LONDON--There are large poster scattered through London, proclaiming that "We Work or Want," and calling for yet another example of the old "British Grit." Americans, seeing them, and already impressed with the tired fight of the British people against war's nasty afterbirth, accept them as one more indication of the austere and lean life in 1947 England. But an interesting reaction seems to be setting in among the British themselves. "England is not so badly off" is a common answer to sympathetic questions about conditions, and there seems to be a new resentment of American pity and the government's back-to-the-wall campaign. There is a very definite feeling that too much publicity about hardships has gene out to the States, and to a small degree this may be true. It is possible that the Government may have allowed an impression to creep westward that Britain is on its back rather than just back-to-wall; this erroneous impression will in the long run not be helpful to England in its dealings with America. Again, it may be asking a little too much even of such a mature and understanding body of citizens as the British to expect that they can stand up longer under pessimism and reminders of their difficulties.
No Other Way
And yet there seems to be no other way, and most of the criticism of the government's position comes from Conservatives who are inordinately bitter about the Labourites in power. In the upper brackets there is a feeling that it's not good form for other countries to see England on deshabille, that the Government is deliberately envisioning a rather crude workers' commonwealth, and that pity from America is distasteful. (Americans, it's true, can be pretty foul when they start pitying "foreigners"). But the cold facts remain: goods are short in Britain, life is uncomfortable, and a great deal of work has to be done. The sober job of reconstruction, which a wide-eyed traveller from America cannot but admire longingly, causes a basic paradox in feeling among the people: pride in the toughness and hope for the future contradict a superficial annoyance with "queues" and controls and coupons that is becoming almost psychotic. If you're in accord with the aims and methods of the present government, you tend to emphasize the former; the Conservatives feel and talk about the grating annoyances to the exclusion of all else.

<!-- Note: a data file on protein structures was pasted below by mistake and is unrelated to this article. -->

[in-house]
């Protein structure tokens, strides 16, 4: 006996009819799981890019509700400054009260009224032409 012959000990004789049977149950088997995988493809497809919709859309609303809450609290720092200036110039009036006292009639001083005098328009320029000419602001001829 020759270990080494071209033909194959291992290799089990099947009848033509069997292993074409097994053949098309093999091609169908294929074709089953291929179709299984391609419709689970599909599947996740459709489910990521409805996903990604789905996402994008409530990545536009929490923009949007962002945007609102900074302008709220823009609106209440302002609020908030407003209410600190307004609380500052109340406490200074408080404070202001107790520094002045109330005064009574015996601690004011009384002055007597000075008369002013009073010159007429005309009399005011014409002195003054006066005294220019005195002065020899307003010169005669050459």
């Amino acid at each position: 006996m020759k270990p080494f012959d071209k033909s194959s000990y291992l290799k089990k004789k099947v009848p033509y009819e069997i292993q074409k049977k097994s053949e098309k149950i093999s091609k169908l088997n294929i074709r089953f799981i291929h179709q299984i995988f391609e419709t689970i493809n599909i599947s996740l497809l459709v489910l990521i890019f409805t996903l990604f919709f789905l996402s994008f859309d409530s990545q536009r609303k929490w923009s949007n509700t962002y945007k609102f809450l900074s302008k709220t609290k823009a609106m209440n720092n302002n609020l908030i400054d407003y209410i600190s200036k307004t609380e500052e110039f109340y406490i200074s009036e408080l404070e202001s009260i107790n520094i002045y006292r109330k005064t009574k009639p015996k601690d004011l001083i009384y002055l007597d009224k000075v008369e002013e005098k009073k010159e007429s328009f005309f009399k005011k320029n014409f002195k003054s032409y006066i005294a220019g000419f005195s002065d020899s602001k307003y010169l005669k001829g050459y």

The most frequent charge against the government is "inefficiency". Everyone agrees that whichever party were in control in these difficult times would have a terrible job, but Conservatives cannot be happy under a government whose announced aims, they say, include not worrying about anyone with more than a 1000 pound income. Tradition-conscious upper middle class people make polite jokes about the boorishness of Labor ministers, sigh "If Mr. Churchill were only running things," and act like virtual disinterested strangers in their own country.
Unwilling to grant any compliments to the present government, Conservatives maintain that all effective control, rationing, and price measures now in effect were started by the wartime coalition cabinet.
Low Cost Eating
To a short-time visitor, the "controls" seem to be working well. The leading illustration is in restaurant prices. where top price of five shillings has been put on meals--that's one dollar, and it stands even in the best restaurants. In some of the swank places (based on pre-war prices) a "house charge" of a few shillings is allowed also, but in general one can get a solid three-course meal (although usually chicken or fish) for a dollar. In addition, the government has established special low-price restaurants in poor areas. Housing, on the other hand, is retarded even worse than in the United States, but by very actual shortage of materials, and so far only temporary shellers have been erected for the bombed-out thousands of the East End.
Control, austerity, plainness, and tight lips are the very stuff of England today; if is difficult to visualise such a life existing in any other country. Accustomed to thinking of the British as always restrained, we tend to accept their present condition as natural and bearable. But it is, not, and the dull shock of tired nerves is beginning to spread, like battle fatigue after the excitement of combat wears off. The surface annoyances of life are so great, the bareness of the next few years so obvious, that one is amazed at the basic popularity of the government. It continues to be supported, and this support by a people who are heartily sick of almost every measure before it is passed speaks well for the admirably mature and long-sighted attitude of the British people toward politics and life in general.
London itself of course shows plenty of signs of the blitzes, though a stupid enough tourist can easily drive along Regent Street and gurgle that "you'd never think there'd been a bomb dropped in London!" Many buildings, still standing and apparently unharmed, are completely burned out inside. Every few blocks at least there is an empty lot, looking no more romantic than an empty lot in Dedham, but bombed, not wrecked by Curley & Sons, Contr. Most shocking are the "wide open spaces"--areas in the East End, thousands of yards square, blitzed as smooth as an infield.
The tone of London is not a happy one, and not a pleasant atmosphere for tourism. The austerity and grimness includes a proud disdain of foreigners, and you can feel it in the streets. Americans are uncomfortable, and will return next fall with harsh things to say about Britain, but they will have witnessed an inspiring process: self-disciplined construction and radical experiment building on a foundation of the ages. And admiration, when strong enough, is not far from liking